Op-Ed: "Burgeoning Pakistan Could Make Room for Imran Khan"

An Op-ed in Pakistan Link by MPAC Board Member Dr. Nayyer Ali

November 22, 2011

In a stunning display, Imran Khan, the noted cricket champion and head of the Pakistan Tehreek-e-Insaf (PTI) party, led a massive rally of 100,000 ordinary Pakistanis, heavily weighted toward young people, in Lahore last week. Khan has been dabbling in politics since the 1990s but has never gotten much traction, so where did this rally come from and what does it mean?

Pakistani politics since the death of Muhammad Zia-ul-Haq in 1988 has been dominated by the Benazir Bhutto-led Pakistan Peoples Party (PPP), based in Sindh, and the Punjabi dominated Pakistan Muslim League led by Nawaz Sharif. Those two parties alternated four governments in the 1990s until Pervez Musharraf overthrew Sharif in a coup in 1999 that ushered in nine years of de facto military rule.

In 2008, free elections brought the PPP back to power, though Bhutto’s assassination meant that her husband Asif Ali Zardari became president and has been in charge since then. What has been frustrating to watch for many Pakistanis is that no matter how corrupt and ineffective the civilian politicians have been, both in the 1990s and since 2008, the political system seems rigged to prevent any new forces from emerging that would represent those Pakistanis that want honest effective government.  

Both the PPP and PML are feudal-based parties that essentially exist as giant patronage machines to support their workers and supporters when in power, and not to do what is best for the country. The ongoing power crisis is for example not driven by a lack of generating capacity, but because the government will not clear the circular debt issue (where one government entity is not paying another what it owes for power) thereby creating the conditions of severe power shortage that allows cronies of Zardari, who own rental power units to make huge profits. 

But during the last 20 years, a series of powerful social changes have been washing through Pakistan. The population is getting better educated, and male literacy is more than 65 percent now, and even higher under age 30. Female numbers are worse but also rising. The country is also much more urbanized, with more than half the population living in cities. This has not been reflected in the parliament, as a new census is needed to reduce the number of rural constituencies and increase the number coming from cities. This trend is gradually weakening the power of the feudal system. Meanwhile, the country is very young, with half the population under age 20. They see what is going on around the world, and what a well-run country looks like, and they want that, too. Internet use is rising, reaching almost 10 percent of the population, and there are 5 million Facebook users now in Pakistan, a group that Khan is targeting via social media.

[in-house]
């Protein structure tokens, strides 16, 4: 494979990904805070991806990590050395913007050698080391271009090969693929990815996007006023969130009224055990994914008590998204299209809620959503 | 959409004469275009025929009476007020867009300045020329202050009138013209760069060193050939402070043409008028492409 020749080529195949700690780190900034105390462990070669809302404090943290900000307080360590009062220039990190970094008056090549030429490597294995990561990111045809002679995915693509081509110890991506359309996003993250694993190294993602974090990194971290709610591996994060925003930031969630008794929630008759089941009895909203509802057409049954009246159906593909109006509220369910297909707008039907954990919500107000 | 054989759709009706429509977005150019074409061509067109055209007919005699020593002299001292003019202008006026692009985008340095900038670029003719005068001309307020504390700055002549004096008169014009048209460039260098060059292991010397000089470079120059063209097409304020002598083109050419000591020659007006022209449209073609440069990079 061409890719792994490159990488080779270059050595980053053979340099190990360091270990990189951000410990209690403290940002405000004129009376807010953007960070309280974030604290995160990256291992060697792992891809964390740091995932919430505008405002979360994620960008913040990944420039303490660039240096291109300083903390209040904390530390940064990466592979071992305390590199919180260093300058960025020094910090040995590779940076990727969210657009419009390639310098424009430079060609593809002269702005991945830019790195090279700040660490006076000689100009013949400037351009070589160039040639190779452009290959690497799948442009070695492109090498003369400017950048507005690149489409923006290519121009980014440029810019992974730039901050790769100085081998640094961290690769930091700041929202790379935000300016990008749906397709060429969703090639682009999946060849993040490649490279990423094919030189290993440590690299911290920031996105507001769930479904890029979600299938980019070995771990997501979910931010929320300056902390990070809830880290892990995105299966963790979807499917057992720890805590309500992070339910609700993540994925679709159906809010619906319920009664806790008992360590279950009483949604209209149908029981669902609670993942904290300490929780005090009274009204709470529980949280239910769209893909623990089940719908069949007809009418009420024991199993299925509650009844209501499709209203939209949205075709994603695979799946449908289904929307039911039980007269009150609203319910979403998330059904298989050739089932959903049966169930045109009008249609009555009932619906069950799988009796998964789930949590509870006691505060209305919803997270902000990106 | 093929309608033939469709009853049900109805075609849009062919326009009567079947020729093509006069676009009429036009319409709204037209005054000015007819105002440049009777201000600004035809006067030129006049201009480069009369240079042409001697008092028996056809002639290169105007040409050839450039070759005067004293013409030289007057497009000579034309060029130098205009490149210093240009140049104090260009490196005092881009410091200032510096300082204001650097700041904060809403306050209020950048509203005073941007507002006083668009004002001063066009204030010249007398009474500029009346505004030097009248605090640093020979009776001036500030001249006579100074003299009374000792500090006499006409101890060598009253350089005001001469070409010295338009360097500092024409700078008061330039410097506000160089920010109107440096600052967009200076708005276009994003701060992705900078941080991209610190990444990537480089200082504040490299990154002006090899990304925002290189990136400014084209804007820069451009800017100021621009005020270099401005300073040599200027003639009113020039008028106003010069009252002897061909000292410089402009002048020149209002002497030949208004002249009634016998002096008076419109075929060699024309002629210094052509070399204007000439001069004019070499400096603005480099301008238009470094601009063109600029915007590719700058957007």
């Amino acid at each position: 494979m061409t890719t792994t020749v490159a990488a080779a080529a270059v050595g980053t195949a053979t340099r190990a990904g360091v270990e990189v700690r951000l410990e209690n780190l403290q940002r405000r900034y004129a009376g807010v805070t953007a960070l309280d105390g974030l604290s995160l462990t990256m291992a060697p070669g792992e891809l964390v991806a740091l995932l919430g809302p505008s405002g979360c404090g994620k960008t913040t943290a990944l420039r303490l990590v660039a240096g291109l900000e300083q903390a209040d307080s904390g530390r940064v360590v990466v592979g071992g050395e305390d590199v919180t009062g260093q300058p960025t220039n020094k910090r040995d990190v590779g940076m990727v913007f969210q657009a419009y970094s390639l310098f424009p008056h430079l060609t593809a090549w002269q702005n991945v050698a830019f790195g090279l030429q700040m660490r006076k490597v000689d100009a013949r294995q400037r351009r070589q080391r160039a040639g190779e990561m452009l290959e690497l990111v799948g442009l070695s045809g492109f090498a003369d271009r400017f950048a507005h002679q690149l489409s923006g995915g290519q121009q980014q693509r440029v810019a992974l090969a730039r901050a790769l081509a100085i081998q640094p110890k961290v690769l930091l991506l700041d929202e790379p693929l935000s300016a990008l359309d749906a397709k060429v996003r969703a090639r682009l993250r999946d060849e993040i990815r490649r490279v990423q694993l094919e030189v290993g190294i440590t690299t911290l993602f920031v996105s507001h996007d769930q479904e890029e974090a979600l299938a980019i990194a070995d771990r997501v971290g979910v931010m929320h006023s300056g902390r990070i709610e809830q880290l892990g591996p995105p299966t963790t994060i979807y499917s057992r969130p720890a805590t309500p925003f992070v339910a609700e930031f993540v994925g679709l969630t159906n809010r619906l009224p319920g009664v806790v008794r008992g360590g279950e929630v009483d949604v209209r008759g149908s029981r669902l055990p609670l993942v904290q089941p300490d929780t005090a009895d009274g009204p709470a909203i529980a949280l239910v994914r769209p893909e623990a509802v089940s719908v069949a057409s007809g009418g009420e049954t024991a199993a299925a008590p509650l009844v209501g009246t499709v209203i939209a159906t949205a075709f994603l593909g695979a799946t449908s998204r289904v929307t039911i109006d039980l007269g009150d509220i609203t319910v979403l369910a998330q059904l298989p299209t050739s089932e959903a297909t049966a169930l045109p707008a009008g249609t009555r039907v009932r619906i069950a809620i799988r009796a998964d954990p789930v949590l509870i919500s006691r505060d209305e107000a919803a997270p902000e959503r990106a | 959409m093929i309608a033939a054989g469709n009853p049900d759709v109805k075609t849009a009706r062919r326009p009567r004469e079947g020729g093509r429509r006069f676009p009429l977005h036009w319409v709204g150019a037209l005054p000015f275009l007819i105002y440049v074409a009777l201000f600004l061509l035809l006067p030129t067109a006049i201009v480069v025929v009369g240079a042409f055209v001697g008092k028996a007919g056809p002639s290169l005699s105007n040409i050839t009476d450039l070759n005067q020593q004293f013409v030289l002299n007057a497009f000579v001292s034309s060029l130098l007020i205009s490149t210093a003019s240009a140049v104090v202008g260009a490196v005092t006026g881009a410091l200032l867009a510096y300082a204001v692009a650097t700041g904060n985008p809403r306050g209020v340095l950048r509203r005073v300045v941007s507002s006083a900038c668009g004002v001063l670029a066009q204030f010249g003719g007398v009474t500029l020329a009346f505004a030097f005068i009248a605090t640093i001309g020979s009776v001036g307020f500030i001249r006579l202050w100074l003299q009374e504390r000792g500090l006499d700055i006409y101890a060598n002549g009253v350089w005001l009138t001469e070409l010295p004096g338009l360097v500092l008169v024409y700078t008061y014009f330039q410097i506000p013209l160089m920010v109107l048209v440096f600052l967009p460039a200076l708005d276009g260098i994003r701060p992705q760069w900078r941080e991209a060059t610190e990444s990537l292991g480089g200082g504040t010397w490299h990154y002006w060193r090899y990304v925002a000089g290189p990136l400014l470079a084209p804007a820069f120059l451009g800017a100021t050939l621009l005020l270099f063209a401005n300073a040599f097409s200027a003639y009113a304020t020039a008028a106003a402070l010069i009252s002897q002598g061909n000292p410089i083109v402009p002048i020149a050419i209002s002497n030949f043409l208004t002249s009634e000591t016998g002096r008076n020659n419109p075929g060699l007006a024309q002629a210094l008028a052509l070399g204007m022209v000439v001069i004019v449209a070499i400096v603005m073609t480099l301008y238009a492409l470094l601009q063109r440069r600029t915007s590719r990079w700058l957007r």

Khan has always ran on an anti-corruption platform and support for good governance. He did win a seat in 2003 in Parliament, but lost it in 2008. In the past decade he has also at times made remarks that were seen as pro-mullah or pro-Islamist. But he is not really part of the Islamist party network. It appears now that he has attracted the imagination of urban Pakistanis, especially young ones, looking for an alternative to the PPP and PML, and that speaks to a modern, young, and corruption-free Pakistan. Khan has made one of the centerpieces of his politics declaring an “education emergency” which is the reality of Pakistan. If a Khan government devotes huge resources to education it will be a boost to Pakistan. 

Pakistan’s electoral system is divided among more than 50 political parties, but because districts are decided by whoever got the most votes but does note require an absolute majority, any party that can consistently win 25 percent of the vote throughout the country would win the election and form the government. Khan appears to have real appeal among the urban youth. Whether that is enough to vault him into power remains to be seen.

Pakistan is overdue for a census, the last one was in 1997.  A census before the next election in 2013 would help Khan as it would shift a large number of seats to the cities, where he could do well. The PPP and PML know this, as does the Muttahida Qaumi Movement (MQM), which fears a census of Karachi could hurt their standing too. For this reason, it is highly possible that a census could be delayed for two years. 

Khan earned his wealth through his talents, and there are no credible corruption charges against him. His charitable activities have earned him high standing among Pakistanis. It will be interesting if we are seeing a new era in Pakistani politics, as the old feudal system finally buckles under the weight of rising education and urbanization, and whether Imran Khan will be the beneficiary of this. Personally, I am not sure if he is the savior of Pakistan, but he can’t be any worse than Zardari and Nawaz Sharif, can he?  

- Dr. Nayyer Ali (Nali@socal.rr.com)

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